World sleep day - Sleep Anxiety19 Mar, 20216 minutes
Stress and Anxiety: What's the Difference?Stress and anxiety can sometimes feel similar, but...
Stress and Anxiety: What's the Difference?
Stress and anxiety can sometimes feel similar, but there is a difference. Stress is the body's natural "fight or flight" response to an external trigger, such as a deadline or a doctor's appointment. It comes with physical sensations like quickened breathing and muscle tension, as well as emotional symptoms like feeling overwhelmed and agitated.
Anxiety, on the other hand, is characterized by persistent and excessive worrying. It's the body's natural response to stress. The relationship between anxiety and lack of sleep is complex, making it challenging to determine which comes first – sleeplessness or anxiety.
According to David Neubauer, MD, Associate Professor of Psychiatry and Behavioural Sciences at Johns Hopkins School of Medicine, this relationship is "bidirectional," meaning that they affect each other. Coping with mild stress and anxiety can involve practices like meditation and getting sufficient sleep.
How Sleeping Better Helps with Stress and Anxiety
Recent research from the University of California (UC) Berkeley suggests that deep sleep is a natural remedy for reducing anxiety.
The study found that excessive activity in brain regions linked to processing emotions increased after a night of sleeplessness, leading to a 30% increase in anxiety among sleep-deprived participants. In contrast, anxiety levels decreased after a night of sufficient sleep, especially in those who experienced longer periods of deep, slow-wave, non-REM sleep.
The researchers believe that deep sleep restores the brain's ability to regulate emotions and lower emotional reactivity, helping to prevent escalating anxiety levels.
Basic Tips for a Good Night's Sleep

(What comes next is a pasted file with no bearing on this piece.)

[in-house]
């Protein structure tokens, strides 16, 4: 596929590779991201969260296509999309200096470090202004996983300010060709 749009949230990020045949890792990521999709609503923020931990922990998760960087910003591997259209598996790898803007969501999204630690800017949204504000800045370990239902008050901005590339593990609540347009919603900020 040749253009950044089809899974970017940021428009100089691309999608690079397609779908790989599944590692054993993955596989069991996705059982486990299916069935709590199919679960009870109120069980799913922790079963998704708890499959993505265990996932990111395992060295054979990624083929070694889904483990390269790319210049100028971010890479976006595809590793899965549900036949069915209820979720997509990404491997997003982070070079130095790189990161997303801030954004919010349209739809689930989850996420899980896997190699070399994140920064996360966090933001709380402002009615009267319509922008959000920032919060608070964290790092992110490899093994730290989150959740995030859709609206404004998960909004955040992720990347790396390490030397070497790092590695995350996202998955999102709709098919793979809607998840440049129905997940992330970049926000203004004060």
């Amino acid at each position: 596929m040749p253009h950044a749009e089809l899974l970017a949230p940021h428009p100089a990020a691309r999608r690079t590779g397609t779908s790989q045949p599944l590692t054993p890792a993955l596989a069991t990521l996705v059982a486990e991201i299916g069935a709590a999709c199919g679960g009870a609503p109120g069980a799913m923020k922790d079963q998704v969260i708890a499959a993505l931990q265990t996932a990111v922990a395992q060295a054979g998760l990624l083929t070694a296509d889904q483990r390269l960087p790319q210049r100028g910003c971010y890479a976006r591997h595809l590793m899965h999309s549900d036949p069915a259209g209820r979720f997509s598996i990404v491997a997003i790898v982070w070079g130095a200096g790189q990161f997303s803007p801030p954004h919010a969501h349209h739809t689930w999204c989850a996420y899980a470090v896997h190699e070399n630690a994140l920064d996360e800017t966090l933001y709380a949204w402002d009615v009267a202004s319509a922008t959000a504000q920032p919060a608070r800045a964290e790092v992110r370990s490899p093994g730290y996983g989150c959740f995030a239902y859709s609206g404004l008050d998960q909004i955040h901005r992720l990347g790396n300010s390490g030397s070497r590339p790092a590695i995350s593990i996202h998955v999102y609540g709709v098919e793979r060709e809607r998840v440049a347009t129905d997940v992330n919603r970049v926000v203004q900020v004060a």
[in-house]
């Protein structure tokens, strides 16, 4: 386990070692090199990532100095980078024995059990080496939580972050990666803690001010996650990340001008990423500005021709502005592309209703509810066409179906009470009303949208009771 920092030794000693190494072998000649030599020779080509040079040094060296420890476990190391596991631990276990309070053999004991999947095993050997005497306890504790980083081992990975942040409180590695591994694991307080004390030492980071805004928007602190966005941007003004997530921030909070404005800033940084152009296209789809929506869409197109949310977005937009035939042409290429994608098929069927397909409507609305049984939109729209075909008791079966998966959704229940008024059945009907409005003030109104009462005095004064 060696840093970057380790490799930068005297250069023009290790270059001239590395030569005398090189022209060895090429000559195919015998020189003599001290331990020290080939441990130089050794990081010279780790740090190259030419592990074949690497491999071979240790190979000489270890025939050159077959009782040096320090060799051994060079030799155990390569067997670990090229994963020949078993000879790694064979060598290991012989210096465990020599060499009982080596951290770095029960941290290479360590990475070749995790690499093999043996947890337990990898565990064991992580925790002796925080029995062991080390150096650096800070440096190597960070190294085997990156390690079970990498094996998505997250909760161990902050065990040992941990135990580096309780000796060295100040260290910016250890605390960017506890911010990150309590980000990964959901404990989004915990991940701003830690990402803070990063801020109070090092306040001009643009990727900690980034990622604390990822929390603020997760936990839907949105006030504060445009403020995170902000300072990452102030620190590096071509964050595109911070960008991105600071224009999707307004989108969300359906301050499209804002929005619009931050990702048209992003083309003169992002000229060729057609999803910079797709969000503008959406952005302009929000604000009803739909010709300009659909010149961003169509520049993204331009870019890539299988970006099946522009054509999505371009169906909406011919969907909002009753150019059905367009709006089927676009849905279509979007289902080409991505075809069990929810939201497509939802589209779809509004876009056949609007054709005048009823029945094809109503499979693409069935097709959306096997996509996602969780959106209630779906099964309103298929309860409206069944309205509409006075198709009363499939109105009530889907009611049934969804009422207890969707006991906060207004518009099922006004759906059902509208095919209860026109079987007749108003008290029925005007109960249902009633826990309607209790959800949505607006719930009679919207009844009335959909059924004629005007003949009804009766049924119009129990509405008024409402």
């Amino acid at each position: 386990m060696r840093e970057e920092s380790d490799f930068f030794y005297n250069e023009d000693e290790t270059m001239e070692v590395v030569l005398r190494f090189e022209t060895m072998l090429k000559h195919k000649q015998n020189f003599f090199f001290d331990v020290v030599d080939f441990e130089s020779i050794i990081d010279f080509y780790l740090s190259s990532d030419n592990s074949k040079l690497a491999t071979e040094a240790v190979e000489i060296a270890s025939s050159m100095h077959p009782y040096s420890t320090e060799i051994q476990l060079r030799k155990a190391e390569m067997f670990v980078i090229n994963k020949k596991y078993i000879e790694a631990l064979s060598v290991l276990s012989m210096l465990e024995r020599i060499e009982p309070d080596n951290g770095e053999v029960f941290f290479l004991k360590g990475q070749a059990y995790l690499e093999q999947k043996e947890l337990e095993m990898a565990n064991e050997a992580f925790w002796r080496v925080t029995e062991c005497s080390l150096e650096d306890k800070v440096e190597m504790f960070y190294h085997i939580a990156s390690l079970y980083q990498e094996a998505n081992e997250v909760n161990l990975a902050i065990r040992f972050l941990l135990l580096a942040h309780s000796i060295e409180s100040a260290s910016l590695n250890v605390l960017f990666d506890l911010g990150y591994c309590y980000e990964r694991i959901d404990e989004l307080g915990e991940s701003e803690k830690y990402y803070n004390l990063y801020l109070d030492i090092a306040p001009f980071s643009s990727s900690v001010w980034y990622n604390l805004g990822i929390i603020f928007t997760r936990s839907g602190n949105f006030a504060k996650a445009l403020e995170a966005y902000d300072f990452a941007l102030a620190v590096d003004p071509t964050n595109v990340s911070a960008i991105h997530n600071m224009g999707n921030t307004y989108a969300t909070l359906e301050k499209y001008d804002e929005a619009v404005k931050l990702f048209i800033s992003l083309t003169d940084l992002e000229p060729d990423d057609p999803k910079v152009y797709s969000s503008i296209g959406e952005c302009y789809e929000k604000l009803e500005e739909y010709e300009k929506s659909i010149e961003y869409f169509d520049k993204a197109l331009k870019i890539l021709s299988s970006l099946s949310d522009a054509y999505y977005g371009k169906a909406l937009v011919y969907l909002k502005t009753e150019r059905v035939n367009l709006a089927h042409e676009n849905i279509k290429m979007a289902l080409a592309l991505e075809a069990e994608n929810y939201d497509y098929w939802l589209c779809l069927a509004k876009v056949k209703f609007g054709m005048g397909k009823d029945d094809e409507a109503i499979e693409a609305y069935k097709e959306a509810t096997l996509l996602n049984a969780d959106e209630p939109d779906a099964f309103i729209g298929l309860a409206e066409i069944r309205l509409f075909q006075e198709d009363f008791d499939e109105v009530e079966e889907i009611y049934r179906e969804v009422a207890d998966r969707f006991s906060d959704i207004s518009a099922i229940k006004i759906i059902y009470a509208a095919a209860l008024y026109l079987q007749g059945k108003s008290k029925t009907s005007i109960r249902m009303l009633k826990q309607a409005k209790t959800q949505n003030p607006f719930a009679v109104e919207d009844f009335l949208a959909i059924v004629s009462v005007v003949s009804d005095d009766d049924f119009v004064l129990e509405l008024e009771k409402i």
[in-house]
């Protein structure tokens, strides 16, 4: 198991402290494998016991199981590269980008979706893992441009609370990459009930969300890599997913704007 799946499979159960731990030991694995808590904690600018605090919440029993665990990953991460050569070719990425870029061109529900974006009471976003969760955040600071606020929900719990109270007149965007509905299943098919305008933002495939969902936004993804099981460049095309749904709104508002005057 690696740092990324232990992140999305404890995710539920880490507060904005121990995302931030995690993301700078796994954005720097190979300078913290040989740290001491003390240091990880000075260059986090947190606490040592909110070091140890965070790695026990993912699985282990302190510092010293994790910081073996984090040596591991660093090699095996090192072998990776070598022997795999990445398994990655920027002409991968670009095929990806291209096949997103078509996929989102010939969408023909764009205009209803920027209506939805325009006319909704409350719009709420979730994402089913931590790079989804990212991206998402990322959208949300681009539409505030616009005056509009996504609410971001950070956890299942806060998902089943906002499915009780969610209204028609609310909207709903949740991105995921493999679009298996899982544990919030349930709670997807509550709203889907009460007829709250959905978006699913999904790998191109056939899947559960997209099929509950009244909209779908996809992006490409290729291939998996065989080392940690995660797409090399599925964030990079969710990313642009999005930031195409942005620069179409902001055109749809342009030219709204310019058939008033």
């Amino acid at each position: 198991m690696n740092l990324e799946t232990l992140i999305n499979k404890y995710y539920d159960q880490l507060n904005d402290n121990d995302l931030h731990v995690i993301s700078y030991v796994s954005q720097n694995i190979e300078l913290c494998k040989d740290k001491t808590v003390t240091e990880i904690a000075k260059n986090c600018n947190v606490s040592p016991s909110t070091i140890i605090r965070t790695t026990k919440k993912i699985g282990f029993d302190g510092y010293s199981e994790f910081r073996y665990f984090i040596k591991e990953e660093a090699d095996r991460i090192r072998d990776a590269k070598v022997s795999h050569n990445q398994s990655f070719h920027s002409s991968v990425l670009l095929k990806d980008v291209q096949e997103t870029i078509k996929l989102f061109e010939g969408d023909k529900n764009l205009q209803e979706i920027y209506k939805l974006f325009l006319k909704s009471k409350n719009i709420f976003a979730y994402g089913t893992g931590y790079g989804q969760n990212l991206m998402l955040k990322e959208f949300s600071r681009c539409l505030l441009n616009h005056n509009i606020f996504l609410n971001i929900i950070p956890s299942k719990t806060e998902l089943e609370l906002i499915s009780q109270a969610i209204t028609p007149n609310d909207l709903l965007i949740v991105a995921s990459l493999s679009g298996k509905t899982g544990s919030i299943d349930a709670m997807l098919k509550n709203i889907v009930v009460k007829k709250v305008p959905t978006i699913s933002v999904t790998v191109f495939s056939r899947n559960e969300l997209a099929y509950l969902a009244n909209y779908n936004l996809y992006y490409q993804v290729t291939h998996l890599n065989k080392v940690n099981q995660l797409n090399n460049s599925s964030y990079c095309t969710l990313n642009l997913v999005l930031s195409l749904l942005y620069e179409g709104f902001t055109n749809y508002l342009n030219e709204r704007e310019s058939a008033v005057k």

- Keep regular hours - Go to bed and wake up at the same time consistently to improve your sleep patterns.
- Create a restful sleeping environment - Ensure your bedroom is quiet, dark, and at a comfortable temperature.
- Have a comfortable bed - A suitable mattress and pillow are essential for restful sleep.
- Get regular exercise - Physical activity can help relieve stress, but avoid exercising too close to bedtime.
- Reduce stimulants - Avoid caffeine and have a calming drink like herbal tea before bedtime.
- Avoid overindulging - Large meals or alcohol before bedtime can disrupt your sleep.
- Avoid smoking - Smoking can lead to sleep disturbances.
- Relax before bed - Activities like a warm bath, gentle music, or yoga can help relax your mind and body.
- Make job lists - Organize tasks for the next day to ease worries.
- Switch off devices - Turn off electronic devices at least an hour before bedtime to avoid blue light and excessive screen time.
- If you can't sleep - Don't spend more than 20 minutes trying to sleep; do something relaxing and return to bed when sleepy.
If you need support for sleep problems, consider contacting Care first. They offer confidential counselling, information, and advice services to help employees with various concerns.